By Amy Lawrence

By Amy Lawrence

With another NFL regular season officially in the rearview mirror, it’s hard to believe how much action was crammed into four months. From an 11-game winning streak to a 14-game losing skid, from dynamic rookies to crafty veterans, from a ratings decline to a ratings rebound, from top seeds to top draft picks, from stunning victories to painful postmortems — the NFL delivered!

Now the blank canvas of the playoffs stretches out before us. While it IS true that every team starts over as we enter the “second season,” not all playoff teams are created equal, and Wild Card weekend is a major hurdle. A wild card team has surged to the championship six times in league history. The New York Giants (2007) and Green Bay Packers (2010) accomplished that feat in the last decade. But the odds are long. Since the merger in 1970, only 10 wild card teams have battled all the way to the Super Bowl.

While earning a bye and home-field advantage is a nice respite after the regular-season grind, the top seeds are nowhere near locks to win it all. The NFL began awarding home field based on win percentage in 1975. Since then, the top seed in the AFC has captured the crown just eight times. The Broncos and Patriots did it the last two years. In fact, over the last 30 years, Denver and New England are the only AFC teams to turn their top seeds into titles. They’ve each done it twice. In the NFC, the Seahawks and Saints are the sole top seeds to reach the promised land since the turn of the century.

History reveals the trends in hindsight, but we wouldn’t waste our time watching sports if the past always dictated the future. Momentum, experience, health and leadership play far greater roles in which teams survive to the end.

The Good: The Patriots wrapped the season with the best record (14-2), their MVP candidate directing traffic, and the league’s most prolific scorer sharing the backfield. With Tom Brady’s phenomenal touchdown-to-interception ratio (28:2) and LeGarrette Blount’s career-high 18 rushing TDs, it’s easy to overlook the defense. New England allowed the fewest number of points per game in the NFL this year (15.6), and the Pats are particularly stingy against the run. The NFL’s other number-one seed boasts the season’s longest win streak, the best running back and a Super Bowl path that doesn’t veer outside the Lone Star State. The Cowboys are trying to become the first ever to ride a rookie quarterback to the championship. The stout offensive line and the threat of Ezekiel Elliott give Dak Prescott plenty to work with.

The Chiefs rallying to win the AFC West and a first-round bye; the Falcons putting up 33.8 points per outing; the Packers running the table to earn a division title and playoff game at Lambeau Field; and the Steelers finishing the season with seven wins in a row — all good as we catapult into the new year. It’s also great to see half the field turn over from last winter. Oakland ends a 15-year drought. Miami is tasting its first postseason since 2008, and the Giants are back for the first time since 2011.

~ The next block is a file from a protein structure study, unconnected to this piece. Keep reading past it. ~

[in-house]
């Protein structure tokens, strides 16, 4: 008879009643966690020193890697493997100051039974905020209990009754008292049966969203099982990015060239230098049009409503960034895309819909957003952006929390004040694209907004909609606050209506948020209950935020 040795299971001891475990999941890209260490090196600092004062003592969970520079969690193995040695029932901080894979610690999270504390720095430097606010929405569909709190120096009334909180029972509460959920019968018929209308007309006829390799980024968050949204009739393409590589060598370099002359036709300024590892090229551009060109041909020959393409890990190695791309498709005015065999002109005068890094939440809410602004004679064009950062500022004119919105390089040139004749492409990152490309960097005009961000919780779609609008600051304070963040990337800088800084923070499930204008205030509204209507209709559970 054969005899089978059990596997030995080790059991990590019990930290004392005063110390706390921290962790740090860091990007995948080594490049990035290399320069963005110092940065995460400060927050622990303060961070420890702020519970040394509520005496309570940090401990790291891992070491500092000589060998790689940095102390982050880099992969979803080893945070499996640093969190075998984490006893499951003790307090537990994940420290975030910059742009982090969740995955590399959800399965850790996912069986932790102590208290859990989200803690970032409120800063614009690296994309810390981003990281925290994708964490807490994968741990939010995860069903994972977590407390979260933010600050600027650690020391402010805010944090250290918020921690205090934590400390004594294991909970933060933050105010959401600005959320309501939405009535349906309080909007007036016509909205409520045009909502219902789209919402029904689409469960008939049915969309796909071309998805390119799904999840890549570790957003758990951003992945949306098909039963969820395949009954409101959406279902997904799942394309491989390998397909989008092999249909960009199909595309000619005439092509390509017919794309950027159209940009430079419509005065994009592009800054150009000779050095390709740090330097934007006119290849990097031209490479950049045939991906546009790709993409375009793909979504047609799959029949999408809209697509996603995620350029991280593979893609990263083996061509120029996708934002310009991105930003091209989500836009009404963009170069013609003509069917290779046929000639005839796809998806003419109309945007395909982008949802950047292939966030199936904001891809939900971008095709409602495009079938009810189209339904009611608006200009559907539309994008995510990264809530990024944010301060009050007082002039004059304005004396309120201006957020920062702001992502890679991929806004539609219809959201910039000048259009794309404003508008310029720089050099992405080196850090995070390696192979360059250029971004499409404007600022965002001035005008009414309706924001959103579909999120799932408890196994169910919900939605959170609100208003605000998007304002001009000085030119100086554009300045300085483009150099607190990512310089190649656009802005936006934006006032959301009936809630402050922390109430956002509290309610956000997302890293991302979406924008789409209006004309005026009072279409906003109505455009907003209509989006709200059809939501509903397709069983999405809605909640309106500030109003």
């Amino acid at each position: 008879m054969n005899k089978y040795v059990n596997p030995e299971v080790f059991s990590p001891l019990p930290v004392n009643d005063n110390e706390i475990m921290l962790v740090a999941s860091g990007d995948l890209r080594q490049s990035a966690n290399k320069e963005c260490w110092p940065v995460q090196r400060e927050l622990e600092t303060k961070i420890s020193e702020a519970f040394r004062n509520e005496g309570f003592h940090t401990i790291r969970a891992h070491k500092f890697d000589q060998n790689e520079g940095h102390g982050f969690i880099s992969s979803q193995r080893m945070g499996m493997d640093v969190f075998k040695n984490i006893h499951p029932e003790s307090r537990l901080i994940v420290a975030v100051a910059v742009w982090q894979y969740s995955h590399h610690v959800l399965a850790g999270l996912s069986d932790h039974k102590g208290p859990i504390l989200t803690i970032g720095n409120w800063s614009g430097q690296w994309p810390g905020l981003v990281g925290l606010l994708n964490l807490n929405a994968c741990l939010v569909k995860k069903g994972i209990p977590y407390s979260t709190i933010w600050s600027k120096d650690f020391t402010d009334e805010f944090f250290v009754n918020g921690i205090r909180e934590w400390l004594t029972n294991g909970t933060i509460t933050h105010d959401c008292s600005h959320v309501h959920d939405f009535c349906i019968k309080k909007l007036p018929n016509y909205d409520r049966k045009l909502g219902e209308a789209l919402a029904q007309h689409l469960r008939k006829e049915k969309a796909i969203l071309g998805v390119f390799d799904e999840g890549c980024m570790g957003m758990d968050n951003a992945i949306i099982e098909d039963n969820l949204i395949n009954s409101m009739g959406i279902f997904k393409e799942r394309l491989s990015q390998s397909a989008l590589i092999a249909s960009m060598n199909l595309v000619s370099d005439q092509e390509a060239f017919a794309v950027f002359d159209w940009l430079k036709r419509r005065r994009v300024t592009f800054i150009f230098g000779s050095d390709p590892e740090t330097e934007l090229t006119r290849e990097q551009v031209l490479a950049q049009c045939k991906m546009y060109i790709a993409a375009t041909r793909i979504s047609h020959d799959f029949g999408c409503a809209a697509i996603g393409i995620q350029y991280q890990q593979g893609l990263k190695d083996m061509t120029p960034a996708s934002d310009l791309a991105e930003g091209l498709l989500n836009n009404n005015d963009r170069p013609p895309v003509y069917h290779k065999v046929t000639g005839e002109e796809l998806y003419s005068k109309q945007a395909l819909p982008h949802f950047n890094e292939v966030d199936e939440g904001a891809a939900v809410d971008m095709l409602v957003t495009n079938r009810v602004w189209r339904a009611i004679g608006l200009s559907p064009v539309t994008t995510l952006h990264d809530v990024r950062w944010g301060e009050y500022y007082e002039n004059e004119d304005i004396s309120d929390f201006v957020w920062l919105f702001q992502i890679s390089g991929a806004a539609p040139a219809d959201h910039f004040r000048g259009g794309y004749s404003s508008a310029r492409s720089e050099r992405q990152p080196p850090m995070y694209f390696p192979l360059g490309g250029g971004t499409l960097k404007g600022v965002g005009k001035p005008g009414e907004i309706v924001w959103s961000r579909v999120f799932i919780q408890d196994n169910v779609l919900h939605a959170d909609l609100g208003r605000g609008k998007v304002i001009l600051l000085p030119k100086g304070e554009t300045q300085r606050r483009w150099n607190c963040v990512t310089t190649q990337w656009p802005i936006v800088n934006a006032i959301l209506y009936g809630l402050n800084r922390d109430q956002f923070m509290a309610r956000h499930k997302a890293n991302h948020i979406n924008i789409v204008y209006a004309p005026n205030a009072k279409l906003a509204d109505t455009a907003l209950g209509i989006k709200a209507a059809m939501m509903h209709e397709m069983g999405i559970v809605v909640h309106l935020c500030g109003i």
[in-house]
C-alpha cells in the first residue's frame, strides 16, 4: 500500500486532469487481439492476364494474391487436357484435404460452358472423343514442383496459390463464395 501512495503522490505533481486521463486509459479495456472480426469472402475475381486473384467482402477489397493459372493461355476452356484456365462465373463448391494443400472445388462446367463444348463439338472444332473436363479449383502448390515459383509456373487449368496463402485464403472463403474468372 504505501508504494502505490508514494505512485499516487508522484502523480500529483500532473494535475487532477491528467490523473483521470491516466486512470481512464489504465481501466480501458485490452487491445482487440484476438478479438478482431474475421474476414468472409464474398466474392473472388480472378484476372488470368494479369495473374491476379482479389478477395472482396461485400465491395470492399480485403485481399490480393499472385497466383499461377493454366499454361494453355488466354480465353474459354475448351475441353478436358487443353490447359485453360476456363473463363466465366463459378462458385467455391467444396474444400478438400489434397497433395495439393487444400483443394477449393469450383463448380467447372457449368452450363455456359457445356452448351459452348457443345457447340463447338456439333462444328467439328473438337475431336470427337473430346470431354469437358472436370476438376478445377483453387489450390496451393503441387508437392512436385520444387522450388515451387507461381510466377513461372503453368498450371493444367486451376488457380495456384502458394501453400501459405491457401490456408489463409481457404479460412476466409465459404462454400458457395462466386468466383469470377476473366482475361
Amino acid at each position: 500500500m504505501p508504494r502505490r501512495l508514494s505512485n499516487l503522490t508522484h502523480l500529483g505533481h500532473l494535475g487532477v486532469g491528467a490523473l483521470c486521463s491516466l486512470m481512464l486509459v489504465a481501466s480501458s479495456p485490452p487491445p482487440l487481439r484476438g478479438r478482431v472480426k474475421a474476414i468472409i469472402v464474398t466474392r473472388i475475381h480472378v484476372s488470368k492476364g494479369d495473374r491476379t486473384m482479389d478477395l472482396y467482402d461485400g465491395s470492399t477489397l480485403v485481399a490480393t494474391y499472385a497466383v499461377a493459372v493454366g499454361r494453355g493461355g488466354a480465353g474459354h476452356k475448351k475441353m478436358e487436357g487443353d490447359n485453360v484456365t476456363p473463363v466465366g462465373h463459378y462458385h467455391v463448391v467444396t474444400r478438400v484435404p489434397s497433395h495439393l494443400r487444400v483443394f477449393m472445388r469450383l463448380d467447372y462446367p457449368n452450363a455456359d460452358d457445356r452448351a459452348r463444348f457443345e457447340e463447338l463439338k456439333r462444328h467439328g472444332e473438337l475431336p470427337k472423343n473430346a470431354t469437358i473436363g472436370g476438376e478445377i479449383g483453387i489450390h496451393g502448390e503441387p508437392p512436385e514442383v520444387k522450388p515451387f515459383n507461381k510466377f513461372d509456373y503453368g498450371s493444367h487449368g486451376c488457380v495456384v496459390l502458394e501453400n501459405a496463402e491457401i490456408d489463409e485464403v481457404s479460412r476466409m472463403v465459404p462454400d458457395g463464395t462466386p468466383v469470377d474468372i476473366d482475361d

Read more commentary from Amy Lawrence.

The Bad: Because of either injuries or ineptitude, 22 of the league’s 32 teams used multiple quarterbacks this season, and that includes every team still alive in the AFC. Attrition under center has created a major disparity. While the top three seeds can rely on the postseason experience of Tom Brady, Alex Smith and Ben Roethlisberger, the other three will trot out QBs with zero playoff starts among them. At least Matt Moore has directed the Miami offense the last few weeks in place of Ryan Tannehill. Brock Osweiler is restored to the top of the Texans’ depth chart with Tom Savage in concussion protocol. Raiders rookie Connor Cook will likely become the first QB in NFL history to make his first career start in the playoffs.

The NFC is in better shape. Five of the six teams are led by quarterbacks with postseason resumes. Russell Wilson, Aaron Rodgers and Eli Manning possess championship bling. Matthew Stafford will make his third playoff appearance and third on the road; Matt Ryan is into his fifth tournament. Prescott is the lone novice among the group.

The Ugly: Oakland and Detroit both deserve credit for surviving past Week 17, but the final postseason push for each was the opposite of pretty. Since Derek Carr broke his leg on Christmas Eve, the Raiders have managed six measly points. One lonely touchdown is all the offense has to show for itself without its MVP candidate. The Lions didn’t lose Stafford, but they did limp into the playoffs with three straight defeats. Instead of hosting a wild card battle at Ford Field, they’re heading into Seattle where the Seahawks are notoriously tough. It’s interesting to note that only one team has ever advanced to the Super Bowl after dropping its final three contests. The Saints not only got there, they WON the championship — against Jim Caldwell’s Colts. Caldwell now coaches Detroit.

Also ugly is the recent offensive production of the New York Giants. To say they’re struggling is a massive understatement. Despite the Eli-OBJ combo, they’ve failed to hit 20 points in their last five games. The Texans can barely scrounge together 17 points per game, which is by far the lowest scoring average among playoff teams.

The good, the bad and the ugly will duke it out between the white lines over the next month. Who will hoist the Vince Lombardi trophy in Houston on February 5th? This is where the real fun begins!

A well-traveled veteran and pioneer of sports radio and television, Amy Lawrence is the host of CBS Sports Radio’s late-night program ‘After Hours with Amy Lawrence.’ The show can be heard weekdays from 2-6am ET on the nation’s largest 24/7 major-market radio network. Follow her on Twitter @ALawRadio.

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